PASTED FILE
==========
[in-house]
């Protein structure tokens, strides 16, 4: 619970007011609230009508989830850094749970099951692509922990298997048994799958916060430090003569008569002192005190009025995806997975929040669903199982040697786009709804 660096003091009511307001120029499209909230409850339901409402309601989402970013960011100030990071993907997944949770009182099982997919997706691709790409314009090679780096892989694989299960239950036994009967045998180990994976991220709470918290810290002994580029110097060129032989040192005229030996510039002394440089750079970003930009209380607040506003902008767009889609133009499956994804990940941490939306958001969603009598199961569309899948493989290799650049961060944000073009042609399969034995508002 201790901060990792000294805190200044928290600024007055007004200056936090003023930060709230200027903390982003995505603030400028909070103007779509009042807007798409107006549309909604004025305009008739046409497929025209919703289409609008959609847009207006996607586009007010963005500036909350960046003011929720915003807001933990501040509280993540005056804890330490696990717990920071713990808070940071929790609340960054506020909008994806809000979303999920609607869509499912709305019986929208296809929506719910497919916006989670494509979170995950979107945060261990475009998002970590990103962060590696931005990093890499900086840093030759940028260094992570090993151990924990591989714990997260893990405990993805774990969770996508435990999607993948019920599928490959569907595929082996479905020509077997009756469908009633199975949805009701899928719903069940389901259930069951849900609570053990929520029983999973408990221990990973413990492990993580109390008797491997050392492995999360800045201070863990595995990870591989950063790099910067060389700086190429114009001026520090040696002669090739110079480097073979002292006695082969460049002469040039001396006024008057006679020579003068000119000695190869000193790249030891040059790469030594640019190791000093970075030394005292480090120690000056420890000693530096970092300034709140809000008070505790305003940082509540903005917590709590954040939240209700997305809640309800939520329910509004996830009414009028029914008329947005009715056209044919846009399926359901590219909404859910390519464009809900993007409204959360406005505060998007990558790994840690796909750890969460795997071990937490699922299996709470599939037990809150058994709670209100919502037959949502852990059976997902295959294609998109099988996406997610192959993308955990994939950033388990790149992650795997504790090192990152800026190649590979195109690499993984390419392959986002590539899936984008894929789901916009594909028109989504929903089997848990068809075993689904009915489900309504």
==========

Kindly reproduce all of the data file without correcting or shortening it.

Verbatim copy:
[in-house]
């Protein structure tokens, strides 16, 4: 619970007011609230009508989830850094749970099951692509922990298997048994799958916060430090003569008569002192005190009025995806997975929040669903199982040697786009709804 660096003091009511307001120029499209909230409850339901409402309601989402970013960011100030990071993907997944949770009182099982997919997706691709790409314009090679780096892989694989299960239950036994009967045998180990994976991220709470918290810290002994580029110097060129032989040192005229030996510039002394440089750079970003930009209380607040506003902008767009889609133009499956994804990940941490939306958001969603009598199961569309899948493989290799650049961060944000073009042609399969034995508002 201790901060990792000294805190200044928290600024007055007004200056936090003023930060709230200027903390982003995505603030400028909070103007779509009042807007798409107006549309909604004025305009008739046409497929025209919703289409609008959609847009207006996607586009007010963005500036909350960046003011929720915003807001933990501040509280993540005056804890330490696990717990920071713990808070940071929790609340960054506020909008994806809000979303999920609607869509499912709305019986929208296809929506719910497919916006989670494509979170995950979107945060261990475009998002970590990103962060590696931005990093890499900086840093030759940028260094992570090993151990924990591989714990997260893990405990993805774990969770996508435990999607993948019920599928490959569907595929082996479905020509077997009756469908009633199975949805009701899928719903069940389901259930069951849900609570053990929520029983999973408990221990990973413990492990993580109390008797491997050392492995999360800045201070863990595995990870591989950063790099910067060389700086190429114009001026520090040696002669090739110079480097073979002292006695082969460049002469040039001396006024008057006679020579003068000119000695190869000193790249030891040059790469030594640019190791000093970075030394005292480090120690000056420890000693530096970092300034709140809000008070505790305003940082509540903005917590709590954040939240209700997305809640309800939520329910509004996830009414009028029914008329947005009715056209044919846009399926359901590219909404859910390519464009809900993007409204959360406005505060998007990558790994840690796909750890969460795997071990937490699922299996709470599939037990809150058994709670209100919502037959949502852990059976997902295959294609998109099988996406997610192959993308955990994939950033388990790149992650795997504790090192990152800026190649590979195109690499993984390419392959986002590539899936984008894929789901916009594909028109989504929903089997848990068809075993689904009915489900309504």